Anthony Kelani to Join Urban Tech Connect’s 2019 Office Hours

Kelani is a managing partner at Quake Capital Partners with over 13 years of experience. Anthony launched his career with the premier defense contractor, Northrop Grumman, where he was honored for his work in designing and developing life-saving situational awareness software for the United States military. As Managing Partner of the Los Angeles office, Kelani will focus his efforts on working closely with Quake’s accelerator founders in the areas of engineering and operations, expanding Quake’s investor and partner network, and assisting with fundraising and strategy.

We’re thrilled to welcome Kelani as one of the VC’s at Urban Tech Connect’s 2019 Office Hours as he continues to support underrepresented founders and entrepreneurs find their success in the tech space.


Trevor Wilkins to Join Urban Tech Connect’s 2019 Office Hours

Trevor Wilkins, Co-Founder of KÜDZOO – a students rewards app, and his partner has been recognized by Forbes Magazine and named to the 30 Under 30 list in Education. Trevor helped to manage day-to-day operations and grow the app’s user base to over half a million students worldwide. As a Principal at Quake, Trevor helps manage cohort operations, assists in sourcing potential portfolio investments and expanding Quake’s presence on the West Coast. We’re excited to have him lend support to help Founders and Entrepreneur gain guidance to achieve his next milestone.


Demarcus Williams to Join Urban Tech Connect 2019 Office Hours

Williams is the Director of SVB’s Early Stage Practice, joining by way of Zealot Networks a LA based VC backed digital media company, where he served as Vice President of Business Strategy. Williams is one of many who will join us for Office Hours at Urban Tech Connect 2019.

At Zealot, Williams focuses on fostering collaboration within LA’s early stage technology/innovation ecosystem and leveraging SVB’s brand to add value to early stage entrepreneurs. We’re excited to have him lend support to help Founders and Entrepreneurs gain guidance to achieve their next milestone.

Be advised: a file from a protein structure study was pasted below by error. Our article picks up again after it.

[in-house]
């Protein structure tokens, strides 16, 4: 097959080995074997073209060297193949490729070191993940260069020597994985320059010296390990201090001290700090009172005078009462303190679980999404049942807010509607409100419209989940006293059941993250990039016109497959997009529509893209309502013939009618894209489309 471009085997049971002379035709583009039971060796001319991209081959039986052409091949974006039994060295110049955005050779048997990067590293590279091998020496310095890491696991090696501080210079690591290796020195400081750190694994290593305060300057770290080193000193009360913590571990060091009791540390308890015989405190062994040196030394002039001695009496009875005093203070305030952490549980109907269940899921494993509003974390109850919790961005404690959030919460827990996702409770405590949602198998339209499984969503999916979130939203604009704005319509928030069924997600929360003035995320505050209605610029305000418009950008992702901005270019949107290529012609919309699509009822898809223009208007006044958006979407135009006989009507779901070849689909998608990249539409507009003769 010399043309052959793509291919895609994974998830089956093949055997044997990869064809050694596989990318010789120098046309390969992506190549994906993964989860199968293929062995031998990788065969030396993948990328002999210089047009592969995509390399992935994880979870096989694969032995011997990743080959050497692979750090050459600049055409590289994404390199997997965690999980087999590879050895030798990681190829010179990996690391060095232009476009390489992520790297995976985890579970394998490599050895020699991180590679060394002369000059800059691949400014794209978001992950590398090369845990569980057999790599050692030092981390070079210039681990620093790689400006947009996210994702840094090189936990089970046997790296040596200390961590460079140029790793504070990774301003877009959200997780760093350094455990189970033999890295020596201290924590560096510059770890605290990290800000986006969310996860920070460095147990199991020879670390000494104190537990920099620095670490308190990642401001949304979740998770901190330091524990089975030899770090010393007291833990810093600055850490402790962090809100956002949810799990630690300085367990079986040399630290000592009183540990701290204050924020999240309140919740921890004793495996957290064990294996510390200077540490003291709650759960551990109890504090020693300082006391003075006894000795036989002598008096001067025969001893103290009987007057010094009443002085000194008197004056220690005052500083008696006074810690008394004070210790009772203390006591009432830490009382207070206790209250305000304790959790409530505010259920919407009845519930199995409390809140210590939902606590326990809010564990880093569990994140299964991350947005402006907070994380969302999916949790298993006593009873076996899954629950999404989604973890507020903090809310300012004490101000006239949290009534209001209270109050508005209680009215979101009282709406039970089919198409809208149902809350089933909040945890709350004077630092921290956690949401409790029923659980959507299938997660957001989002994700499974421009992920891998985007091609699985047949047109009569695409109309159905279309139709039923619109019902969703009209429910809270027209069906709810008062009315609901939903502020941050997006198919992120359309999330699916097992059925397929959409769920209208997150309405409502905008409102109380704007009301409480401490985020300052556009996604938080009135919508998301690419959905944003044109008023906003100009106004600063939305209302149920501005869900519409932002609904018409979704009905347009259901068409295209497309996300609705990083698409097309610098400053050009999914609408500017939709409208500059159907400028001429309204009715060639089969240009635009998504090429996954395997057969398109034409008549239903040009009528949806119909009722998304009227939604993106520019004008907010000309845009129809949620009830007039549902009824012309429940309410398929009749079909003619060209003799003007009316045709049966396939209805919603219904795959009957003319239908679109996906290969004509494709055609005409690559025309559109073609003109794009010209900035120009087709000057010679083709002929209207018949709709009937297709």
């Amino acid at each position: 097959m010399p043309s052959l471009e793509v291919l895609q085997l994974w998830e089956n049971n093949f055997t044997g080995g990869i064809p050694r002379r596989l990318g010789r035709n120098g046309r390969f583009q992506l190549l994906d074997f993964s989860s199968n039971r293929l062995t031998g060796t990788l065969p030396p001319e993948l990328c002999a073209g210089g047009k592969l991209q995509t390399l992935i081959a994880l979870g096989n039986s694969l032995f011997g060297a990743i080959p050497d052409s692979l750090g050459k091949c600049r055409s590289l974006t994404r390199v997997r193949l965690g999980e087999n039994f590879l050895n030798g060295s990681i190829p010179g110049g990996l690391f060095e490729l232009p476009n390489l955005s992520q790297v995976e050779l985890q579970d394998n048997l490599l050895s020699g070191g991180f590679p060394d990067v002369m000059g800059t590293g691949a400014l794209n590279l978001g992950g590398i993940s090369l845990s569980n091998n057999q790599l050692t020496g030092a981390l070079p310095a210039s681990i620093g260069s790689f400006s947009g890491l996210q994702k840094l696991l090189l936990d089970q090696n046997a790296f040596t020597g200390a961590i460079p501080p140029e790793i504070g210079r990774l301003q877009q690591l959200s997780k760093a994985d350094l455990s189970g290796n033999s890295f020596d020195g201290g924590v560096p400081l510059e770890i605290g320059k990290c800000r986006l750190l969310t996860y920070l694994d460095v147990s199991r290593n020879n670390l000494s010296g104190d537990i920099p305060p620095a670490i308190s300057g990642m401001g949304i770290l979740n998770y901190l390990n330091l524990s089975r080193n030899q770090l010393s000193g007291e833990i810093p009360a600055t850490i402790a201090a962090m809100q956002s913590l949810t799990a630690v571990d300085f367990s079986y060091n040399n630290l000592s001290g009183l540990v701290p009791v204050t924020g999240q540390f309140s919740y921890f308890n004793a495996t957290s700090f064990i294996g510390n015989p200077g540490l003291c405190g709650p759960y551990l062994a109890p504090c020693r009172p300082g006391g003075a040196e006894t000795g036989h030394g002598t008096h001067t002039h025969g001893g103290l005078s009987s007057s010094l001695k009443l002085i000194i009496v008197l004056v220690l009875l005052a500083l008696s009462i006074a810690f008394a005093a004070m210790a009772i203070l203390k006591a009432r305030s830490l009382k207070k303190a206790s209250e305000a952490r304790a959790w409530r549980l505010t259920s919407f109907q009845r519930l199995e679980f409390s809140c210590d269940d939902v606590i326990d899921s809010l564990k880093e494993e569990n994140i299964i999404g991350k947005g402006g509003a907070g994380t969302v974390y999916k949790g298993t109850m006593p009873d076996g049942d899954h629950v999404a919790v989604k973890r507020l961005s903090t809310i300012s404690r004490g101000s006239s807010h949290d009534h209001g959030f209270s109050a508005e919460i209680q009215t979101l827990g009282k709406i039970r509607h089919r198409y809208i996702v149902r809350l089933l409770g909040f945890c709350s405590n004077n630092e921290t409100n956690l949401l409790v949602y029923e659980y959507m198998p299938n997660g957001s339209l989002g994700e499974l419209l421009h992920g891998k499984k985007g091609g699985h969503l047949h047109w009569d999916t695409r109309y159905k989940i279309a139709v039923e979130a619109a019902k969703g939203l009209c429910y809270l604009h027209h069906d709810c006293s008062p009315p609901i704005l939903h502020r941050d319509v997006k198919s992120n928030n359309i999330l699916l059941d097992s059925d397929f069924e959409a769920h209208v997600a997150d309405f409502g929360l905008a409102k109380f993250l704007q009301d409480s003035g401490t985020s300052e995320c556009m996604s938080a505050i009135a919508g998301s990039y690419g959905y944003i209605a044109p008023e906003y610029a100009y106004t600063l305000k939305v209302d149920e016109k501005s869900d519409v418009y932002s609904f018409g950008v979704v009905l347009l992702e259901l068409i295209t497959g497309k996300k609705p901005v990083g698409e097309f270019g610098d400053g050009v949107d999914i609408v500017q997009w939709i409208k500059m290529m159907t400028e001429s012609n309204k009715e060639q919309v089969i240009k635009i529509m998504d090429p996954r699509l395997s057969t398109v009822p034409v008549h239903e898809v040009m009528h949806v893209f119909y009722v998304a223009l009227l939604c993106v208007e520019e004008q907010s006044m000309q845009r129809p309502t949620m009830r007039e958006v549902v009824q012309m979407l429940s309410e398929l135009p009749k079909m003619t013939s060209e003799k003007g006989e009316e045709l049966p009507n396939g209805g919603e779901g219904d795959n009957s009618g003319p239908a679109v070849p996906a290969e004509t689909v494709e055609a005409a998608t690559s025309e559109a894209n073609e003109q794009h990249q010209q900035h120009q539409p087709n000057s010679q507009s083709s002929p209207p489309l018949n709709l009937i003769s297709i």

Austin Clements to Join Urban Tech Connect 2019 Office Hours

Clements is a venture capitalist with TenOneTen Ventures, a seed stage fund base in LA. While he began his career in investment management, he’s since uncovered his passion for helping other entrepreneurs kick start their careers, and he’s an active volunteer for local youth entrepreneurship programs.

We’re thrilled to welcome Clements as one of the VC’s at Urban Tech Connect’s 2019 Office Hours as he continues to support underrepresented founders and entrepreneurs find their success in the tech space.


Erin Shipley to Join Urban Tech Connect 2019 Office Hours

Erin Shipley is the co-founder and Managing Partner of The Helm, a venture fund and investment community that rethinks how people invest in female entrepreneurs. Before working for The Helm, she was an investor at Karlin Ventures, backing companies including Laurel & Wolf, ChowNow, Verge Genomics, and Policy Genius.

We are so excited to have Erin Shipley’s guidance and support at Urban Tech Connect’s 2019 Office Hours.


Anna Barber to Join Urban Tech Connect 2019 Office Hours

Anna Barber is the Managing Director of Techstars LA, an accelerator program that invests in ten local startups each year. Anna partnered in her first startup, Scribble Press, back in 2006 and since then has served as an advisor, strategy consultant and coach to countless other entrepreneurs. Her focus is on product roadmap, commercialization, business development and raising money.

We’re excited to have Anna Barber lend support as a VC to help Founders and Entrepreneurs at Urban Tech Connect’s 2019 Office Hours.




Marlon Nichols Featured in TechCrunch

By Jonathan Schieber @ TechCrunch 

The Los Angeles startup scene has come a long way in the three-and-a-half years since Marlon Nichols, Troy Carter and Trevor Thomas launched Cross Culture Ventures. The city and its surrounding Orange County exurbs were at the beginning of a venture capital surge that has seen invested capital in the region rise from $3.63 billion in 2015to $6 billion last year.

Since Cross Culture landed on the Los Angeles scene with a $50 million fund, Nichols and his partners have notched three exits and seen the paper value of the fund’s portfolio grow by an aggregate of 2,085 percent, according to people with knowledge of the firm.

And Nichols and his partners have done it by backing one of the most diverse pools of startup founders in any firm’s portfolio.



Hustle and Motivate, By Austin Clements

by Austin Clements

It has been a rough couple weeks since the City of Los Angeles was rocked by the death of Nipsey Hussle.